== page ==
The boat stopped at Shipwreck Bay, a stunning little cove at the bottom of the cliffs, where the old, rusty ruins of a ship on the beach only added to the natural beauty.
The only problem with travelling to amazing places is that they’re pretty popular. Hundreds of people offloaded onto the beach, all carrying towels, umbrellas and other beach accessories.
I took the opportunity to engage in one of my favourite pastimes; people-watching. I found that it didn’t matter where I looked, however, all I could see was one thing. People taking photos of themselves.
Couples awkwardly held kisses for several minutes, trying to find the best angle for both of their faces. A mother launched into a photo shoot of her teenage daughter, snapping shot after shot of the gorgeous blond girl (who could have been no more than 14 years old) posing like a Playboy model in the waves. Groups of friends flicked their hair and flexed their muscles as they took turns in various combinations.
Yun, herself, was obsessed with her selfie stick (“lots of Asians like these,” she told me as though I didn’t know), and she used it without a hint of self-consciousness – snapping away as she moved effortlessly through a repertoire of poses and facial expressions. When I offered to take a photo of her, so she didn’t have to use the stick, she directed me as to where I should stand and what angle to hold the camera at. Assessing the results, she returned the phone to her stick and took the photo again.
As I sat there watching people pose, click, check the screen and repeat, I couldn’t help thinking what a shame it was. Here we were on this incredible, out-of-this-world beach, and instead of just taking it in, everyone seemed intent on capturing the perfect image of themselves.
In fairness, I have taken hundreds of photos and even a few selfies while on my trip, but after getting my shots, I force myself to put the camera away and experience the scene without distraction. Because no photo is ever going to make you feel the way you did when you were actually there. If you waste the experience trying to get the perfect photo of yourself, sure, you might get a lot of likes on Facebook, but will you have the memory of sitting serenely and gazing in awe at the blueness of the sea?
And with that little rant over, I shall continue to tell you about the day!
The travel life
We departed Shipwreck Bay and wrapped scarves and towels around our shoulders, as the speed of the boat made the wind cold and strong. Next stop was the Blue Caves. These little caves were dotted all the way along the cliff face. Their name is not random – the brilliant colour of the water reflects onto the smooth white rock, giving each cave a mystical glow.
Yun and I both sighed and smiled at the seemingly endless beauty. Luckily Yun’s phone battery had died, worn out by all the selfies, and she turned her attention back to our conversation.
“Travelling has made me so happy,” she told me. “I have so much more confidence than before. I never would have thought I could do all this, but now I know I can.”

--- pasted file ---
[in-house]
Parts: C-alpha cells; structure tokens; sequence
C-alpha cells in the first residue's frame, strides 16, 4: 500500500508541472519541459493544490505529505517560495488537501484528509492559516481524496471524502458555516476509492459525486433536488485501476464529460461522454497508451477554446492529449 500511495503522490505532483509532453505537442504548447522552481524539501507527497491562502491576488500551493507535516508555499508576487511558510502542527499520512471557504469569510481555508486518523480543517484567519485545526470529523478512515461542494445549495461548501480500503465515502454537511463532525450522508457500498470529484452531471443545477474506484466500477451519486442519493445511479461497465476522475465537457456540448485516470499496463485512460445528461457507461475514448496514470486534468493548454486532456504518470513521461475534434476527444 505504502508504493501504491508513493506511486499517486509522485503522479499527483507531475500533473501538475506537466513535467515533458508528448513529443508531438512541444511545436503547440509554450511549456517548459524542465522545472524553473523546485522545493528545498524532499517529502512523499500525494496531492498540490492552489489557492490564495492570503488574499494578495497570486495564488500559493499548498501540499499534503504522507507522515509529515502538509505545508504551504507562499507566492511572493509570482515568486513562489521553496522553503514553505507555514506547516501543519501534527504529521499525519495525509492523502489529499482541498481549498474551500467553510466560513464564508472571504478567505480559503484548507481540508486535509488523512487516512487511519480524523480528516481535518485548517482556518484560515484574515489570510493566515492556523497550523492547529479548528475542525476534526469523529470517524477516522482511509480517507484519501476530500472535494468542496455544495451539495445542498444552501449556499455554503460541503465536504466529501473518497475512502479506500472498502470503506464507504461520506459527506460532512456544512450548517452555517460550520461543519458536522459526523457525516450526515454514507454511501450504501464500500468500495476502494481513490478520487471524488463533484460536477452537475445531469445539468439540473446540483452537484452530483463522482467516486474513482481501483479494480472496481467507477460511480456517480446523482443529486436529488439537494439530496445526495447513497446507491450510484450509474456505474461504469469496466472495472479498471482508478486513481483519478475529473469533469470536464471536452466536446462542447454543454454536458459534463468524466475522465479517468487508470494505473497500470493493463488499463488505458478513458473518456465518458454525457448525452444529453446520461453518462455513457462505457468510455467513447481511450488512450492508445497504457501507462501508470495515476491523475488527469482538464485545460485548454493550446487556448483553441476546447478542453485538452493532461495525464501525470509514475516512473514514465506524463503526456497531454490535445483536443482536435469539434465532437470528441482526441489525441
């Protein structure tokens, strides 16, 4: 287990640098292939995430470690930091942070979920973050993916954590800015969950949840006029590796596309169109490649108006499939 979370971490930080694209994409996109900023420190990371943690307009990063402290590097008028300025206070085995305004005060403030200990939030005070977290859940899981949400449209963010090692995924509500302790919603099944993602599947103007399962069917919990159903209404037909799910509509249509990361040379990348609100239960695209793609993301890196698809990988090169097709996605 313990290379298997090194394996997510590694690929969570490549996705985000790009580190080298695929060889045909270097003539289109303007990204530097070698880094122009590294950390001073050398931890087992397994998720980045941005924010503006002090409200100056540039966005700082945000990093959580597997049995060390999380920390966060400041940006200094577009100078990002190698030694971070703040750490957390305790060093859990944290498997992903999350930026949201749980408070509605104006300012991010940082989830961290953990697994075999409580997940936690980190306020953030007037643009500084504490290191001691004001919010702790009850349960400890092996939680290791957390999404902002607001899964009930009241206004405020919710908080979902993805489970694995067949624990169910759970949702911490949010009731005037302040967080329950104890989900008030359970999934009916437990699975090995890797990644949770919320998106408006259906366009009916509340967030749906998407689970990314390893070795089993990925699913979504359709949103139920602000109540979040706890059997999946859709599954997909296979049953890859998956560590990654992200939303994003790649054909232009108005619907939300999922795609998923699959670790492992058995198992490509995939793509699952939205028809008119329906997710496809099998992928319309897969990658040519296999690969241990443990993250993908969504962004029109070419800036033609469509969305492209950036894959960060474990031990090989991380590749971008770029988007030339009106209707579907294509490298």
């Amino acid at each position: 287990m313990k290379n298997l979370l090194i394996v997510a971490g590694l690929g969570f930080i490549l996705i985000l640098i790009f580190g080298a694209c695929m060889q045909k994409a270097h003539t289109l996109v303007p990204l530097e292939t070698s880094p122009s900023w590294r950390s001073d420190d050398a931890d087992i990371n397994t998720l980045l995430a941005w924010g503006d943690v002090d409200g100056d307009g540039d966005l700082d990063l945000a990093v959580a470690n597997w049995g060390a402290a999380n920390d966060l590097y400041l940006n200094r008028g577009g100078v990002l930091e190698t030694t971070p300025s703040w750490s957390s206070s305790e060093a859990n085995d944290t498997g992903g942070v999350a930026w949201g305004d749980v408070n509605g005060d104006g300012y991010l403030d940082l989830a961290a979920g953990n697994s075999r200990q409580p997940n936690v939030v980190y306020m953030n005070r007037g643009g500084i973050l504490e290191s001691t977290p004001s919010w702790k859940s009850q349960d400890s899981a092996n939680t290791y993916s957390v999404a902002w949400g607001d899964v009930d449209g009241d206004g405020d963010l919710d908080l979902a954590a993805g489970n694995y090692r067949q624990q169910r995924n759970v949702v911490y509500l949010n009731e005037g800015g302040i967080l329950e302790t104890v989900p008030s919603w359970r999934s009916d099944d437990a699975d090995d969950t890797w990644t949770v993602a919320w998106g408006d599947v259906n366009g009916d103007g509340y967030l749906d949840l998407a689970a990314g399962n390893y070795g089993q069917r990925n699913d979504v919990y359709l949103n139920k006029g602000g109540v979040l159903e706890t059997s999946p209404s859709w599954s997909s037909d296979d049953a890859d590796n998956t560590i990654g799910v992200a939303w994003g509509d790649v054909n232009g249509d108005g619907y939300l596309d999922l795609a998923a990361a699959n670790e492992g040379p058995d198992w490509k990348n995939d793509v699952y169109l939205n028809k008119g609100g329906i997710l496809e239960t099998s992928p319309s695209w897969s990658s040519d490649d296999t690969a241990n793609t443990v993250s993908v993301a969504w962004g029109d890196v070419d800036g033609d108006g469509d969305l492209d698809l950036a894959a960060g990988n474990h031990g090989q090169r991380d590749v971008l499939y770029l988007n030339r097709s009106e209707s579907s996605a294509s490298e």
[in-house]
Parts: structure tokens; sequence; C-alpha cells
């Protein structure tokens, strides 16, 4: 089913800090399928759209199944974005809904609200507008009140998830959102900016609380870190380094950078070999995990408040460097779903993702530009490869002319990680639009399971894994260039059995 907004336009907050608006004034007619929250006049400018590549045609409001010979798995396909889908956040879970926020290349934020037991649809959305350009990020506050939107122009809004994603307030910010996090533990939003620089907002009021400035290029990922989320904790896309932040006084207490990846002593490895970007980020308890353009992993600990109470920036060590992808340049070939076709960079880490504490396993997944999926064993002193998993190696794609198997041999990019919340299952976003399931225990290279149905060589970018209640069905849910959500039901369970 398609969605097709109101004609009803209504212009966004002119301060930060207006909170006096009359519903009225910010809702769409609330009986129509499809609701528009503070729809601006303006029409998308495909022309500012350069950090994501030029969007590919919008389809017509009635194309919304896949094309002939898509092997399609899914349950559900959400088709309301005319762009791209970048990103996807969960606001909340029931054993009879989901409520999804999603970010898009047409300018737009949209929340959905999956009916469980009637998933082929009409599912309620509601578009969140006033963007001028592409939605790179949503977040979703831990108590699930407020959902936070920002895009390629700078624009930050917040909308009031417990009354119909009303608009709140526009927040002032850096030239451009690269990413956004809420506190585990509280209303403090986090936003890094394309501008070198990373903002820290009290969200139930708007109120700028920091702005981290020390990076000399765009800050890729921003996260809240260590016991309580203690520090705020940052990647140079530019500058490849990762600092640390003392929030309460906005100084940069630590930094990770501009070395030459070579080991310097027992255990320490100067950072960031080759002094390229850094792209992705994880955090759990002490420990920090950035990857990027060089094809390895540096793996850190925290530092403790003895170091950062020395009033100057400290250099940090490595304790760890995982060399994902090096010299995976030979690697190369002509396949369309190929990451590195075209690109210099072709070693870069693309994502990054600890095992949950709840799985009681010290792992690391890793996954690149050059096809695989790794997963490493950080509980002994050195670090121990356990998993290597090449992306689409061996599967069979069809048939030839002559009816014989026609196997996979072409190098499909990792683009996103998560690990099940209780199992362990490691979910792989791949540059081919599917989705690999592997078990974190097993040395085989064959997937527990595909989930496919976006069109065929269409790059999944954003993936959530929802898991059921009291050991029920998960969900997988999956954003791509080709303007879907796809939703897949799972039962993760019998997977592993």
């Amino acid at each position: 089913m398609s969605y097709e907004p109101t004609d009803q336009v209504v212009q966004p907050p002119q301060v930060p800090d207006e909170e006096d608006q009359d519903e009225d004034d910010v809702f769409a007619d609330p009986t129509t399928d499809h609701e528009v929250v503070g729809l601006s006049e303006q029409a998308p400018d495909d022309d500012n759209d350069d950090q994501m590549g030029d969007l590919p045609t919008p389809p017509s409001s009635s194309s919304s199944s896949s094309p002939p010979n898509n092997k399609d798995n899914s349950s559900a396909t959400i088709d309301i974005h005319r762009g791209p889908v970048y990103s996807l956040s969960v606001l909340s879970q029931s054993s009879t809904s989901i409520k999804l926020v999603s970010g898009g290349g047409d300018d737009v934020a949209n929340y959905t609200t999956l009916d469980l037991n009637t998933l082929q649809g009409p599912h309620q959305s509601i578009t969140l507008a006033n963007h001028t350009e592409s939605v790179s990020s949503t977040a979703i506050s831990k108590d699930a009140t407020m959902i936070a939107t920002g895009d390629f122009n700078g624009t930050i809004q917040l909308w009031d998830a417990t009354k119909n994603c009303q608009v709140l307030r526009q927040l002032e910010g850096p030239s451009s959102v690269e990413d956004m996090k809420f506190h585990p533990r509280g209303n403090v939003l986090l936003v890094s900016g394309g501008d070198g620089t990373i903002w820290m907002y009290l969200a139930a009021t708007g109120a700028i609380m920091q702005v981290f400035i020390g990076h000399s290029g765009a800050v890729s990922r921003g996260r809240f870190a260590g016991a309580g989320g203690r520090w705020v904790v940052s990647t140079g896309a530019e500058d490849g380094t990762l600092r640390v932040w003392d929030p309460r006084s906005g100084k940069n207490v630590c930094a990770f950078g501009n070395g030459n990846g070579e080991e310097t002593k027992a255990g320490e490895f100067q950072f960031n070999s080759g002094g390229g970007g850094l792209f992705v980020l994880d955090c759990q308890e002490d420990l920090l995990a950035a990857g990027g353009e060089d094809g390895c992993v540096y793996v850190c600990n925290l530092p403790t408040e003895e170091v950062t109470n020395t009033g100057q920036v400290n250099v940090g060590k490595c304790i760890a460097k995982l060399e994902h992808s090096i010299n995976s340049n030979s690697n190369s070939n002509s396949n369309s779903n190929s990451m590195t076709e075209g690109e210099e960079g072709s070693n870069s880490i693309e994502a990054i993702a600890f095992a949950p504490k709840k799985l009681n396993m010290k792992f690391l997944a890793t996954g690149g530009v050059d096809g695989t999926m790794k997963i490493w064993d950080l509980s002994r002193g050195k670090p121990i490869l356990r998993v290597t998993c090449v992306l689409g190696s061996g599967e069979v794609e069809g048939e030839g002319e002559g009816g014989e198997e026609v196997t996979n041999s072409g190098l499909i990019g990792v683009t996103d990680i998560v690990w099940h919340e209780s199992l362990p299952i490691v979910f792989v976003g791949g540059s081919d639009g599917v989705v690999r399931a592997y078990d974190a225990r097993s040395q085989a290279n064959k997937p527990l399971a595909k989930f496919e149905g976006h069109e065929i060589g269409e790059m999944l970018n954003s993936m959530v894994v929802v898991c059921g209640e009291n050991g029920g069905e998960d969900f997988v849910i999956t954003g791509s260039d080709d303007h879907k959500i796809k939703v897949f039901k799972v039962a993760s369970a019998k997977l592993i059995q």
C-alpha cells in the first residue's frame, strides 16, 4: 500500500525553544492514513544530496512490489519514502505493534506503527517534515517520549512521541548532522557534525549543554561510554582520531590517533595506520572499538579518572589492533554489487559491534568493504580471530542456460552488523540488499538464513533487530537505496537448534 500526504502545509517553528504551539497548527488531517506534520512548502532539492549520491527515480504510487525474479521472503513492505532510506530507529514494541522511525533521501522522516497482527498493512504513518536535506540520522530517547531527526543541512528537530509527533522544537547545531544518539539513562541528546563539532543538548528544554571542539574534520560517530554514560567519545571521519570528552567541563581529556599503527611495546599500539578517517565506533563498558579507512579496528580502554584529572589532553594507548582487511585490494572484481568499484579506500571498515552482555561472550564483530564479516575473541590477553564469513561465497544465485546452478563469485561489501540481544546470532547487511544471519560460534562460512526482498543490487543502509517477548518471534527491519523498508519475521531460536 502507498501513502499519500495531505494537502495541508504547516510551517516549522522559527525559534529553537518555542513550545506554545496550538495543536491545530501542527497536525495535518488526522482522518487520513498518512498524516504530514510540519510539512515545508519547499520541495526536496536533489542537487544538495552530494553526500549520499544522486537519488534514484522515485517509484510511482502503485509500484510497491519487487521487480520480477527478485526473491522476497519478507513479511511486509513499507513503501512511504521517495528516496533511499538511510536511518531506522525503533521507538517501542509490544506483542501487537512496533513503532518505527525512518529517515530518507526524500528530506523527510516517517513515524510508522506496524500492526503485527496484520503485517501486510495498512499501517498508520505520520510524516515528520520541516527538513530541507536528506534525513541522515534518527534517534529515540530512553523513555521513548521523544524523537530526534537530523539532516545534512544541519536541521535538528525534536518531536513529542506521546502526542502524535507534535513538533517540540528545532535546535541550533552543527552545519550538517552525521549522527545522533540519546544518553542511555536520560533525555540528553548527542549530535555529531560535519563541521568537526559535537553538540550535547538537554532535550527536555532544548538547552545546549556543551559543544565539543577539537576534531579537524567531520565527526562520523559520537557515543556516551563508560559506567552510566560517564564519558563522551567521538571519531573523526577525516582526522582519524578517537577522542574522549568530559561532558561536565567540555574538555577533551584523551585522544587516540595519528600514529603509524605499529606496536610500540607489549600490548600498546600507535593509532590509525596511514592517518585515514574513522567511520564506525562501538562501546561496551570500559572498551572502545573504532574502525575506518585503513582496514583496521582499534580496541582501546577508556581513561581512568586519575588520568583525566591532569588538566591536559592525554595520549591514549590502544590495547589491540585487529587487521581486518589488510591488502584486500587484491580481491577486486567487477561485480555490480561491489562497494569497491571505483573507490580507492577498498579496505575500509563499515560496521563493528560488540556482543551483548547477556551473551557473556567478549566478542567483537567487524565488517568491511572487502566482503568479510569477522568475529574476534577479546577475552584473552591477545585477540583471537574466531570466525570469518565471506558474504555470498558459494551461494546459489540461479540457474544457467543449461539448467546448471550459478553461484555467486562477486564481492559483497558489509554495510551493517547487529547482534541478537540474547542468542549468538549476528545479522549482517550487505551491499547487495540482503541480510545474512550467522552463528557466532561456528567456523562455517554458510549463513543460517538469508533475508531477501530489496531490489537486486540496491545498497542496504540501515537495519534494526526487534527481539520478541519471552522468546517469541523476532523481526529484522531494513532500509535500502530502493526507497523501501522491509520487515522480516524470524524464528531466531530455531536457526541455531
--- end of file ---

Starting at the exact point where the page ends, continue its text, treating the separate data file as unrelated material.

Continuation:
I nodded, knowing from experience how she felt. Knowing that after every trip you can see a change in yourself that never would have occurred if you’d stayed at home. I was thinking about my life and how I was ready for such a change, when the jangly Greek music that had been blaring through the boat’s speakers all day suddenly stopped. A moment later it was replaced by a song I knew well.
“Oh, life,” sang Michael Stipe. “It’s bigger. Bigger than you.”
“Yes, it is,” I thought. “Yes, it is.”
Life is bigger than my little problems, and more full of possibility than I know.
All at sea
As the boat finally came back to port, eight hours after leaving, I was yawning from all the fresh air. I said goodbye to Yun and got on the bus that would take me back to my accommodation. I checked with the driver that he could take me to Psarou, as this was quite far from where everyone else would be dropped off. He said “yes, of course” and off we went. I waited patiently while everyone was dropped off before me, and then when there were only a few people left, he walked back through the bus to check where we were all going. He remembered me and with a point and a smile said, “Psarou”.
Eventually I was the only person left. I tried not to let my eyelids close as the bus juddered down the narrow roads, and it was a while before I realised that this didn’t look familiar at all.
Getting up, I swayed down the aisle to the driver’s seat. As soon as he saw me, he smacked his hand over his mouth with a look of anguish, as he realised that he had forgotten about me and we were going to have to go all the way back.
Half an hour later, both myself and the driver were obviously feeling weary as we told each other, “sorry, sorry!” He dropped me off and I trudged back to my apartment. It was nearly dark, and when I walked into my empty room I felt a sudden rush of homesickness, which was quite unexpected after such a wonderful day.
I felt tired and alone. All I wanted to do was to sit on the couch at home and watch TV with my family. I knew this feeling would pass, but it wasn’t enjoyable.
I tried to remind myself that homesickness is part of the journey, and that I was still transitioning to travel mode. I put on some music, and let the familiar lyrics and melodies restore my resilience.
Although it was tough, I knew I could deal with a bit of homesickness. After all, it’s natural to want what is comfortable and safe. I thought back to what I had been pondering earlier that day and decided that a real change in my personality or outlook on life would not be gained simply through the viewing of beautiful sights (although I’m sure that helps!). It would be earned through the challenge of being out of my comfort zone, in a foreign place, without anyone to fall back on. Travel is not a holiday, it’s an experience, and I had committed to experiencing all of it, positive and negative.
I thought that night of my favourite quote from Jane Eyre (yes, I’m a book nerd). Here it is:
I remembered that the real world was wide, and that a varied field of hopes and fears, of sensations and excitements, awaited those who had courage to go forth into its expanse, to seek real knowledge of life amidst its perils.